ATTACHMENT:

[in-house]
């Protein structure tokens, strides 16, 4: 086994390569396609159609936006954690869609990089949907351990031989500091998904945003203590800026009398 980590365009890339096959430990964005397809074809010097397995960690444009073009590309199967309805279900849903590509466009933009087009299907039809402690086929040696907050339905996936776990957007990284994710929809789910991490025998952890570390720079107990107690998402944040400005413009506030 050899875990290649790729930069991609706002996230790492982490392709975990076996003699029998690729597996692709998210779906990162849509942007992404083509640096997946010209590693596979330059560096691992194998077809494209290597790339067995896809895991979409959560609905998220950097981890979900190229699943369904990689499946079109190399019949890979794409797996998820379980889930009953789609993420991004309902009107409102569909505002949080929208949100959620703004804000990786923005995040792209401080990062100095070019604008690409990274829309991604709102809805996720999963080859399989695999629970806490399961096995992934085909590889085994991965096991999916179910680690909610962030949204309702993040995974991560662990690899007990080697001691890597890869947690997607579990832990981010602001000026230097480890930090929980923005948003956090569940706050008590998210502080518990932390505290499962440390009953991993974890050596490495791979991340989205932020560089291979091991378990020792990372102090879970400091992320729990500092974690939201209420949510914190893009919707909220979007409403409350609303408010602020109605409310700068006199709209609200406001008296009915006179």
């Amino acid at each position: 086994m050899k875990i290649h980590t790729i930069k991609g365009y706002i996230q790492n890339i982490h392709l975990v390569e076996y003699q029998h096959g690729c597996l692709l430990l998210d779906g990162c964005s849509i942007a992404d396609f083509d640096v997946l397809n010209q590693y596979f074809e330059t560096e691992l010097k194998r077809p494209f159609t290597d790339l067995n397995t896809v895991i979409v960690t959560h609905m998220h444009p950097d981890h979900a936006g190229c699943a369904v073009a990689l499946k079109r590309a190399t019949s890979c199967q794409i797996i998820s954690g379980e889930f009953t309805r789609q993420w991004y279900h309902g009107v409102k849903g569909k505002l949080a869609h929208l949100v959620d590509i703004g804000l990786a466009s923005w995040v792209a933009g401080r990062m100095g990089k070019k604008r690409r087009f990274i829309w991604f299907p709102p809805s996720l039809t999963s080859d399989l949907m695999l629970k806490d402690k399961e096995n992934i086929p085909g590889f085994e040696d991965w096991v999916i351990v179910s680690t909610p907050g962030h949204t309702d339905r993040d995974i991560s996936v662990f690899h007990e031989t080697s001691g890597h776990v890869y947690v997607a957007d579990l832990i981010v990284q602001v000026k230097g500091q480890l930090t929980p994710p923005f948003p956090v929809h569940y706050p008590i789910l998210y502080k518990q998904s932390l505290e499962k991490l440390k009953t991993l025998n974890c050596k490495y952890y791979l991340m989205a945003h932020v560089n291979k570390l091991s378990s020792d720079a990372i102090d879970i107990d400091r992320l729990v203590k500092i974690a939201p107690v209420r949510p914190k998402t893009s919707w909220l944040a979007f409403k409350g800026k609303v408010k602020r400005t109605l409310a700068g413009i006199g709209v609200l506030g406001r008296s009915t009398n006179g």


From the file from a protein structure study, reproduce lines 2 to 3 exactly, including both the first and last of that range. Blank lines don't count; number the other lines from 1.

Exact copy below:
């Protein structure tokens, strides 16, 4: 086994390569396609159609936006954690869609990089949907351990031989500091998904945003203590800026009398 980590365009890339096959430990964005397809074809010097397995960690444009073009590309199967309805279900849903590509466009933009087009299907039809402690086929040696907050339905996936776990957007990284994710929809789910991490025998952890570390720079107990107690998402944040400005413009506030 050899875990290649790729930069991609706002996230790492982490392709975990076996003699029998690729597996692709998210779906990162849509942007992404083509640096997946010209590693596979330059560096691992194998077809494209290597790339067995896809895991979409959560609905998220950097981890979900190229699943369904990689499946079109190399019949890979794409797996998820379980889930009953789609993420991004309902009107409102569909505002949080929208949100959620703004804000990786923005995040792209401080990062100095070019604008690409990274829309991604709102809805996720999963080859399989695999629970806490399961096995992934085909590889085994991965096991999916179910680690909610962030949204309702993040995974991560662990690899007990080697001691890597890869947690997607579990832990981010602001000026230097480890930090929980923005948003956090569940706050008590998210502080518990932390505290499962440390009953991993974890050596490495791979991340989205932020560089291979091991378990020792990372102090879970400091992320729990500092974690939201209420949510914190893009919707909220979007409403409350609303408010602020109605409310700068006199709209609200406001008296009915006179």
């Amino acid at each position: 086994m050899k875990i290649h980590t790729i930069k991609g365009y706002i996230q790492n890339i982490h392709l975990v390569e076996y003699q029998h096959g690729c597996l692709l430990l998210d779906g990162c964005s849509i942007a992404d396609f083509d640096v997946l397809n010209q590693y596979f074809e330059t560096e691992l010097k194998r077809p494209f159609t290597d790339l067995n397995t896809v895991i979409v960690t959560h609905m998220h444009p950097d981890h979900a936006g190229c699943a369904v073009a990689l499946k079109r590309a190399t019949s890979c199967q794409i797996i998820s954690g379980e889930f009953t309805r789609q993420w991004y279900h309902g009107v409102k849903g569909k505002l949080a869609h929208l949100v959620d590509i703004g804000l990786a466009s923005w995040v792209a933009g401080r990062m100095g990089k070019k604008r690409r087009f990274i829309w991604f299907p709102p809805s996720l039809t999963s080859d399989l949907m695999l629970k806490d402690k399961e096995n992934i086929p085909g590889f085994e040696d991965w096991v999916i351990v179910s680690t909610p907050g962030h949204t309702d339905r993040d995974i991560s996936v662990f690899h007990e031989t080697s001691g890597h776990v890869y947690v997607a957007d579990l832990i981010v990284q602001v000026k230097g500091q480890l930090t929980p994710p923005f948003p956090v929809h569940y706050p008590i789910l998210y502080k518990q998904s932390l505290e499962k991490l440390k009953t991993l025998n974890c050596k490495y952890y791979l991340m989205a945003h932020v560089n291979k570390l091991s378990s020792d720079a990372i102090d879970i107990d400091r992320l729990v203590k500092i974690a939201p107690v209420r949510p914190k998402t893009s919707w909220l944040a979007f409403k409350g800026k609303v408010k602020r400005t109605l409310a700068g413009i006199g709209v609200l506030g406001r008296s009915t009398n006179g």